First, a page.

}

//...

In terms of DDD, the second approach is better. The Domain Event is fired when the Entity is created. But if you consider the first approach, a part from the mistake of the constructor being public (it’s a good practice to make it private with named constructors), the Domain Event is fired right after the Entity is created.

However, let’s argue about the possible problem with the last approach with ORMs. They were defending that the first approach is better because when you fetch an instance from the Database it doesn’t call the constructor so the Domain Event is not fired again. That’s not right.

Let’s see some Doctrine code.

Doctrine depends on “doctrine/instatiator” package on composer.json

...
"doctrine/instantiator": "~1.0.1",
"doctrine/common": ">=2.5-dev,<2.7-dev",
"doctrine/cache": "~1.4",
...

Doctrine uses Instantiator to build new instances without calling new. Check it on github.

    /**
     * Creates a new instance of the mapped class, without invoking the constructor.
     *
     * @return object
     */
    public function newInstance()
    {
        return $this->instantiator->instantiate($this->name);
    }

This was not the behaviour with Doctrine 1. But it is with Doctrine 2. In fact, six years ago, in 2010, the internal implementation was not using the Instantiator object, but a PHP internal trick. Let’s see it.

public function newInstance()
{
    if ($this->_prototype === null) {
        $this->_prototype = unserialize(sprintf('O:%d:"%s":0:{}', strlen($this->name), $this->name));
    }
    return clone $this->_prototype;
}

In my personal experience, in the LastWishes project, I sign up a user once and then sign in multiple times. The Domain Event is fired in the constructor and there is only one creation event fired ever.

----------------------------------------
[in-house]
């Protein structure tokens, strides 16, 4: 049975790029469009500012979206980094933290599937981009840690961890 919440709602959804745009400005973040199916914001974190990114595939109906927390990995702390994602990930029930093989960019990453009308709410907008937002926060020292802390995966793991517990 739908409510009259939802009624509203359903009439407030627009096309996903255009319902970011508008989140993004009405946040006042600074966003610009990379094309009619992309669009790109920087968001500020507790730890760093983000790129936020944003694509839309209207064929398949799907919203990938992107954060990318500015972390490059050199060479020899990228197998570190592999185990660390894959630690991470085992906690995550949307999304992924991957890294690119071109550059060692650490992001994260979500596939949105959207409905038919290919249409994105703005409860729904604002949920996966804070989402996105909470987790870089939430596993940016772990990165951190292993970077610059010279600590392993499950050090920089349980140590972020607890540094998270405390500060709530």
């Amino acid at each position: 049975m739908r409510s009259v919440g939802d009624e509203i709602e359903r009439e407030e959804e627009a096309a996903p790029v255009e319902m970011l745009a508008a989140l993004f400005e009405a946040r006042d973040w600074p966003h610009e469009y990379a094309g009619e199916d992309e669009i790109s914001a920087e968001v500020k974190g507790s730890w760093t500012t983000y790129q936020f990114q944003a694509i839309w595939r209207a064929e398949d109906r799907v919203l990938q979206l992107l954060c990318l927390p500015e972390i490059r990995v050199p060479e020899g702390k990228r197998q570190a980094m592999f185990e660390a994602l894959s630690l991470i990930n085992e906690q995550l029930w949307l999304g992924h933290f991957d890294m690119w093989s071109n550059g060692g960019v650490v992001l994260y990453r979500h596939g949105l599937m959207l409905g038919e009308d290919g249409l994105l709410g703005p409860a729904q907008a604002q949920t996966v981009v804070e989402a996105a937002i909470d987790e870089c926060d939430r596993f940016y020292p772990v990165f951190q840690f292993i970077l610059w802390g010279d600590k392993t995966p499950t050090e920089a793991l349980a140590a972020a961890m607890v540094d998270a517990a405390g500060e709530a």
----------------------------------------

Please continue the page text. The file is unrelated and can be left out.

How many times new should be called in the life of an Entity?

Beyond this specific topic, I would like to point another even more general idea around this topic. How many times new should be called in the life of an Entity? One. Correct! It doesn’t matter how this Entity is persisted and retrieved, an Entity is created once. Then it remains alive persisted in memory or in a database. No-one should invoke new again.

Hope it helps.

  • This was discussed the other day in the BcnEng codelytv channel I think, and some people say that ORM use the constructor to retrieve information. It’s nice to know a bit more of the intern of the Doctrine and confirm that new is called once :)

  • Pingback: Firing Domain Events in the __constructor | Carlos Buenosvinos()

  • Fernando Arconada

    agree, and another (maybe controversial point). and.. if you use a non deterministic function inside __construct like $created = new DateTime() ??
    If you call new several times you are changing your object state

  • Fernando Arconada
  • snapshotpl

    Interesting post. I have same problem which solution is better. I choose first, why? Because it require from me to use ORMs, or reflection. If I shouldn’t use `new` what about create objects in event sourcing from events?